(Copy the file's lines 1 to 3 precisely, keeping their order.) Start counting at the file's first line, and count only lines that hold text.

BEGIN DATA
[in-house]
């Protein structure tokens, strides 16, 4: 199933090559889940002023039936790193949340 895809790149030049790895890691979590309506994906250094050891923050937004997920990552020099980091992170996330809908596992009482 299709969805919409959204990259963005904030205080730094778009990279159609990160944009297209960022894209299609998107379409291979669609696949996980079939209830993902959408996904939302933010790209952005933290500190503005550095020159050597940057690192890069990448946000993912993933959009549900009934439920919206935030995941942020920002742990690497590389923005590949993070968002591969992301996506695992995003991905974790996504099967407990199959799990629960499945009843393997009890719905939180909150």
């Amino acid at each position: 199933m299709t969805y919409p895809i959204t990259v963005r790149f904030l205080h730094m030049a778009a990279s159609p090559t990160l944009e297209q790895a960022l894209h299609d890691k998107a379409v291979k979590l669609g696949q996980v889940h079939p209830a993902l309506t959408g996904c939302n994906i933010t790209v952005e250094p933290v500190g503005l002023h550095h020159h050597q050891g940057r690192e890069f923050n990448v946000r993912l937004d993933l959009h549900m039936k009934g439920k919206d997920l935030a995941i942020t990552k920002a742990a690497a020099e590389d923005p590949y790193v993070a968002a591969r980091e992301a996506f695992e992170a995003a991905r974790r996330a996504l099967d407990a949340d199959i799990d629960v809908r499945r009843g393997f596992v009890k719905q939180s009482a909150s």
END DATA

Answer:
[in-house]
């Protein structure tokens, strides 16, 4: 199933090559889940002023039936790193949340 895809790149030049790895890691979590309506994906250094050891923050937004997920990552020099980091992170996330809908596992009482 299709969805919409959204990259963005904030205080730094778009990279159609990160944009297209960022894209299609998107379409291979669609696949996980079939209830993902959408996904939302933010790209952005933290500190503005550095020159050597940057690192890069990448946000993912993933959009549900009934439920919206935030995941942020920002742990690497590389923005590949993070968002591969992301996506695992995003991905974790996504099967407990199959799990629960499945009843393997009890719905939180909150």
């Amino acid at each position: 199933m299709t969805y919409p895809i959204t990259v963005r790149f904030l205080h730094m030049a778009a990279s159609p090559t990160l944009e297209q790895a960022l894209h299609d890691k998107a379409v291979k979590l669609g696949q996980v889940h079939p209830a993902l309506t959408g996904c939302n994906i933010t790209v952005e250094p933290v500190g503005l002023h550095h020159h050597q050891g940057r690192e890069f923050n990448v946000r993912l937004d993933l959009h549900m039936k009934g439920k919206d997920l935030a995941i942020t990552k920002a742990a690497a020099e590389d923005p590949y790193v993070a968002a591969r980091e992301a996506f695992e992170a995003a991905r974790r996330a996504l099967d407990a949340d199959i799990d629960v809908r499945r009843g393997f596992v009890k719905q939180s009482a909150s």